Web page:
A blog set out to explore, archive & relate plastic pollution happening world-wide, while learning about on-going efforts and solutions to help break free of our addiction to single-use plastics & sharing this awareness with a community of clean water lovers everywhere!
By 2050, plastic production will quadruple to 2 trillion pounds per
year. The U.S. alone produces 15 billion pounds of plastics a year, and
85 million plastic bottles are used every minute. Most of this plastic
is not recyclable, and much of it ends up in the ocean, where currents
bring it to an area twice the size of Texas known as the Great Pacific
Midway Atoll, four hours by plane from Honolulu, is ground zero for
this aquatic dumping ground, its beaches littered with debris.
Discarded fishing nets strangle wildlife and destroy coral reefs, and
tiny microplastic bits swallowed by birds and fish move up the food
chain, all the way to our tables.
Journalist and filmmaker Angela Sun investigated several aspects of
this complex environmental issue, its ramifications, who is
responsible, and what can be done to fix the problem in her documentary
"Plastic Paradise," a labor of love that was seven years in the making.
Why did you want to make the film?
Angela Sun: Simply because I love the oceans, and I
love storytelling. I have always been fascinated with everything under
the sea, from a young age. Growing up with immigrant Chinese parents,
things like scuba diving, surfing and swimming with sharks were
considered crazy talk. So, naturally, as the middle child I always
wanted to go the less traveled route. As a journalist, I have always
been curious and inquisitive about the world and love to explore and
uncover untold stories. The oceans needed a platform, and as a
journalist, the goal is to give a voice to the voiceless.
I was working for Current TV at the time when a colleague and good
friend of mine were discussing story ideas and this was one of them. We
were pitching it as a story for a news magazine on the network. When it
got cut due to budget and access issues, I couldn't let the story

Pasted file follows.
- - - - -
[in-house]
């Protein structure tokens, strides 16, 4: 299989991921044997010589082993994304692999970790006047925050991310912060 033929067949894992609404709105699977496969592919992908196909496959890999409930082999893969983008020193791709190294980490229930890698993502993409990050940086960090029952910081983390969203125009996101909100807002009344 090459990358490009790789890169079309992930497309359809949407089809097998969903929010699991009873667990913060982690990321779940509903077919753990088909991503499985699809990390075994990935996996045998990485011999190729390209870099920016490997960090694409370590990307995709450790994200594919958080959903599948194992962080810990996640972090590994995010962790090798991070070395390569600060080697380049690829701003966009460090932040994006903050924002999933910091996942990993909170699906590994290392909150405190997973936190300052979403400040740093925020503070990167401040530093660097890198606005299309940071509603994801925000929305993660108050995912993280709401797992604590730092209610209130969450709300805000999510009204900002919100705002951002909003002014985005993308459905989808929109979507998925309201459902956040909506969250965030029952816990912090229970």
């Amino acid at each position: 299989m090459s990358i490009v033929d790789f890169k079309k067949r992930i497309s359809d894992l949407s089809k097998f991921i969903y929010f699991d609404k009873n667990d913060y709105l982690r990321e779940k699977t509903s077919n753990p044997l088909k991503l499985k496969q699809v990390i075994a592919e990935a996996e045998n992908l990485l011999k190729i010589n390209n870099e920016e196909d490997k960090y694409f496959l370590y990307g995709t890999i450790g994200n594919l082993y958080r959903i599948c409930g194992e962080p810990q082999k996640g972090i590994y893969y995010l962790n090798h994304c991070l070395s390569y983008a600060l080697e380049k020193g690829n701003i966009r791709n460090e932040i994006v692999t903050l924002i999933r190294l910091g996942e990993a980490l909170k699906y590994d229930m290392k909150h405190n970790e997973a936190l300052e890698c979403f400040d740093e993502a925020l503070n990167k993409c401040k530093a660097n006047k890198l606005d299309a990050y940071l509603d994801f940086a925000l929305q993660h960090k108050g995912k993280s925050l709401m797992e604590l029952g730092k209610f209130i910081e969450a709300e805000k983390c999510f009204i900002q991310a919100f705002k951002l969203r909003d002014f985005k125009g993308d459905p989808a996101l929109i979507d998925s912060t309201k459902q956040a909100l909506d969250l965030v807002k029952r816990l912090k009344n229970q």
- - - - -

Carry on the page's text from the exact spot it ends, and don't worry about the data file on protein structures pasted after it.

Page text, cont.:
go. From the inception of the idea to the finished locked picture, it
took about seven years.
What was your approach going into it?
My mission was to make this issue of disposable plastics
interesting to the general public and get the mainstream to understand
the gravity our incessant consumerism and dumping of waste into the
oceans. I have always held true to my mission of reaching viewers in a
landlocked area, for example, the Midwest, to care about something so
far away and seemingly out of sight, out of mind.
What were your biggest challenges?
Financing is almost every independent film's biggest challenge. I
ended up self-financing the project, which is why it took so long to
finish. It was also hard to gain access to Midway as I had applied for
permits during the time it became a national marine sanctuary. I think
the biggest challenge is having the perseverance to see this project
through to fruition. I would take breaks here and there, and people who
were helping out on the film would come and go, but it took a lot of
focus and determination to get this done. A lot of people see the glitz
and glamour of film festivals, awards and accolades, but behind all of
that, many times I have felt the lonely road.
What were the most shocking things that you learned?
The most shocking thing I learned was simply seeing those birds
with bellies full of plastic in real life. The smell too: On Midway
Atoll there is an area where they would pile up all the dead birds and
the rancid smell of decomposed remains almost made me throw up.
Additionally the thought that almost every single piece of plastic is
still somewhere on our planet is crazy! If it never goes away, and we
don't see it, it's got to be somewhere, and those albatross on Midway